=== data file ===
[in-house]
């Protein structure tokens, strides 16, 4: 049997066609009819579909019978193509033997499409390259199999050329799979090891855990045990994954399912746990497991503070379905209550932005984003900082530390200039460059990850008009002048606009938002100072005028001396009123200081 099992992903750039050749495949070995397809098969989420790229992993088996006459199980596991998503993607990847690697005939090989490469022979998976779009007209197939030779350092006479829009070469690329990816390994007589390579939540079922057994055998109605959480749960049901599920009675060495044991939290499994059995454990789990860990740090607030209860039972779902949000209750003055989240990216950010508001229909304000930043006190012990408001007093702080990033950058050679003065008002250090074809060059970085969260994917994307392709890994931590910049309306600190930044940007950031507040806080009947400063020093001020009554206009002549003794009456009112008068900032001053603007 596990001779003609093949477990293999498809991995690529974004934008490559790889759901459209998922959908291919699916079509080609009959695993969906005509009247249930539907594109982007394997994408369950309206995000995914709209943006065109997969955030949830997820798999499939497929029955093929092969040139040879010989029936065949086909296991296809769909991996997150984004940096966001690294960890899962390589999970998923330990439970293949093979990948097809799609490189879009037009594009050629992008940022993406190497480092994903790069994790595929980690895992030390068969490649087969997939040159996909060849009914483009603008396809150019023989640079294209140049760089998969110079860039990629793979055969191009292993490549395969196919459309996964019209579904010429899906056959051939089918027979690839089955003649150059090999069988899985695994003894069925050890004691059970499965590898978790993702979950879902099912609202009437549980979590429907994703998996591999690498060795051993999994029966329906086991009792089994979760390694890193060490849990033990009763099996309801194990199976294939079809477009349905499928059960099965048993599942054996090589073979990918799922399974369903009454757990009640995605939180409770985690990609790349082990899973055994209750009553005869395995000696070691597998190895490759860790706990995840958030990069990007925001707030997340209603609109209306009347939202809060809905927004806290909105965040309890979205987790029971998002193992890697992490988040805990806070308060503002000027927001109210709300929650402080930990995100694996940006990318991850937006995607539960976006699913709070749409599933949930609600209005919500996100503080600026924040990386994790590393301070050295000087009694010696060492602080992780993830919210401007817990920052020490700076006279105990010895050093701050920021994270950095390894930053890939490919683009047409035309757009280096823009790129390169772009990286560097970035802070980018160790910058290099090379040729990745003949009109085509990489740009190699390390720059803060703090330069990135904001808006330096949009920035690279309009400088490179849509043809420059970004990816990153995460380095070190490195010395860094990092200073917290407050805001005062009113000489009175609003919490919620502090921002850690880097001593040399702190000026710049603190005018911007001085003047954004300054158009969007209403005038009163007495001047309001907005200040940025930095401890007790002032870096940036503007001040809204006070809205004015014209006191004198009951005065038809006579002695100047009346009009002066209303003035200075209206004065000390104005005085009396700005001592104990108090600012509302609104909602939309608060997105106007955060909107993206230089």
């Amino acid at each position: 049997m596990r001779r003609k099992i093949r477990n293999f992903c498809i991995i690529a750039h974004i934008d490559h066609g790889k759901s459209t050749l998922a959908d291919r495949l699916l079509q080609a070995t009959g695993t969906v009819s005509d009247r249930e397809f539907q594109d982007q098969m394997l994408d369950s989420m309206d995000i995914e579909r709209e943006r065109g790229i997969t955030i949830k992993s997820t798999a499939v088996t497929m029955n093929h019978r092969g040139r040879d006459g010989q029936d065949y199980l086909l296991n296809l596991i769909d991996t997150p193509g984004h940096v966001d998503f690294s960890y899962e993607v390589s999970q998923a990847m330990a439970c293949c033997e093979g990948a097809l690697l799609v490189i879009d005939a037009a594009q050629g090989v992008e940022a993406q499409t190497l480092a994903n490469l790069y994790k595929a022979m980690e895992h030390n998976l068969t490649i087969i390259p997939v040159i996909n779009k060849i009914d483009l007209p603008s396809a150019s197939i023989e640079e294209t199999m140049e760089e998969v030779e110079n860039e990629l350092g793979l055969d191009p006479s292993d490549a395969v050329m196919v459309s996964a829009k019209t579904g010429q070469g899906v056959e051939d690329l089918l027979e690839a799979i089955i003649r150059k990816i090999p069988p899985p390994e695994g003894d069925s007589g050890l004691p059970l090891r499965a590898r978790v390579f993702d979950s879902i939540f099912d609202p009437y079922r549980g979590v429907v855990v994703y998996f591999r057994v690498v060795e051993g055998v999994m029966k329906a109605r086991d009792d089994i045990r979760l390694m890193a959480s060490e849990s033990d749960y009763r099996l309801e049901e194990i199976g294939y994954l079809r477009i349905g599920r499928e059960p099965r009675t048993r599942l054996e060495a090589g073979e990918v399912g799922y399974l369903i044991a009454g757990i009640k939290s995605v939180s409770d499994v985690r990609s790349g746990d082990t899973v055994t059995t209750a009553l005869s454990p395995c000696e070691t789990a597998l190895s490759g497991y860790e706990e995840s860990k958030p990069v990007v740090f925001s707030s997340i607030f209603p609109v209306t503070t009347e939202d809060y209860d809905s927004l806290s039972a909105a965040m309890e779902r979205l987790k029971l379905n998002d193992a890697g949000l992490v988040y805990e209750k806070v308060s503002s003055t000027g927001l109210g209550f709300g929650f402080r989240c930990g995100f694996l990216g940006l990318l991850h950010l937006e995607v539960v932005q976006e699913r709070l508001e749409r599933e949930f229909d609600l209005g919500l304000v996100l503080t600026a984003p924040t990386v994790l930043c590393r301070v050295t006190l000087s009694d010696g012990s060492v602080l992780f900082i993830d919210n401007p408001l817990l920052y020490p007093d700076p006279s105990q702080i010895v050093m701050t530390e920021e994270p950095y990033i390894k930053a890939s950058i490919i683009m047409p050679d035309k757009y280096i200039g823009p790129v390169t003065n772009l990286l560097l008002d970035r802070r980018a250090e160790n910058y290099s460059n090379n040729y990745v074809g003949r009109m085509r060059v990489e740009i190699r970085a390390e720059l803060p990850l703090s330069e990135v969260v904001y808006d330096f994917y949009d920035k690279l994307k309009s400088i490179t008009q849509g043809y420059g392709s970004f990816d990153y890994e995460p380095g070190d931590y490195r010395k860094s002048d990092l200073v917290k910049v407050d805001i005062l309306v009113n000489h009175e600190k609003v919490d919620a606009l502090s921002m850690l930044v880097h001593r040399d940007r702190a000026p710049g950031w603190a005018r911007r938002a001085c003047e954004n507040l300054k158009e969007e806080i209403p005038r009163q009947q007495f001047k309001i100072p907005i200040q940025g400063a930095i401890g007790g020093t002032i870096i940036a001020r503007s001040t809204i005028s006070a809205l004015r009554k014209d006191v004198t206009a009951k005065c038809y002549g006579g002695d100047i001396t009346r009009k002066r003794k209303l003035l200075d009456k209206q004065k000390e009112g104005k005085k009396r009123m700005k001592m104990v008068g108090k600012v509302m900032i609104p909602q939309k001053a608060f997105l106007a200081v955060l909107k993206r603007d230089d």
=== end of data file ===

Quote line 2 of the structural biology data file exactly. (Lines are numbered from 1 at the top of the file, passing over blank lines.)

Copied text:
């Protein structure tokens, strides 16, 4: 049997066609009819579909019978193509033997499409390259199999050329799979090891855990045990994954399912746990497991503070379905209550932005984003900082530390200039460059990850008009002048606009938002100072005028001396009123200081 099992992903750039050749495949070995397809098969989420790229992993088996006459199980596991998503993607990847690697005939090989490469022979998976779009007209197939030779350092006479829009070469690329990816390994007589390579939540079922057994055998109605959480749960049901599920009675060495044991939290499994059995454990789990860990740090607030209860039972779902949000209750003055989240990216950010508001229909304000930043006190012990408001007093702080990033950058050679003065008002250090074809060059970085969260994917994307392709890994931590910049309306600190930044940007950031507040806080009947400063020093001020009554206009002549003794009456009112008068900032001053603007 596990001779003609093949477990293999498809991995690529974004934008490559790889759901459209998922959908291919699916079509080609009959695993969906005509009247249930539907594109982007394997994408369950309206995000995914709209943006065109997969955030949830997820798999499939497929029955093929092969040139040879010989029936065949086909296991296809769909991996997150984004940096966001690294960890899962390589999970998923330990439970293949093979990948097809799609490189879009037009594009050629992008940022993406190497480092994903790069994790595929980690895992030390068969490649087969997939040159996909060849009914483009603008396809150019023989640079294209140049760089998969110079860039990629793979055969191009292993490549395969196919459309996964019209579904010429899906056959051939089918027979690839089955003649150059090999069988899985695994003894069925050890004691059970499965590898978790993702979950879902099912609202009437549980979590429907994703998996591999690498060795051993999994029966329906086991009792089994979760390694890193060490849990033990009763099996309801194990199976294939079809477009349905499928059960099965048993599942054996090589073979990918799922399974369903009454757990009640995605939180409770985690990609790349082990899973055994209750009553005869395995000696070691597998190895490759860790706990995840958030990069990007925001707030997340209603609109209306009347939202809060809905927004806290909105965040309890979205987790029971998002193992890697992490988040805990806070308060503002000027927001109210709300929650402080930990995100694996940006990318991850937006995607539960976006699913709070749409599933949930609600209005919500996100503080600026924040990386994790590393301070050295000087009694010696060492602080992780993830919210401007817990920052020490700076006279105990010895050093701050920021994270950095390894930053890939490919683009047409035309757009280096823009790129390169772009990286560097970035802070980018160790910058290099090379040729990745003949009109085509990489740009190699390390720059803060703090330069990135904001808006330096949009920035690279309009400088490179849509043809420059970004990816990153995460380095070190490195010395860094990092200073917290407050805001005062009113000489009175609003919490919620502090921002850690880097001593040399702190000026710049603190005018911007001085003047954004300054158009969007209403005038009163007495001047309001907005200040940025930095401890007790002032870096940036503007001040809204006070809205004015014209006191004198009951005065038809006579002695100047009346009009002066209303003035200075209206004065000390104005005085009396700005001592104990108090600012509302609104909602939309608060997105106007955060909107993206230089």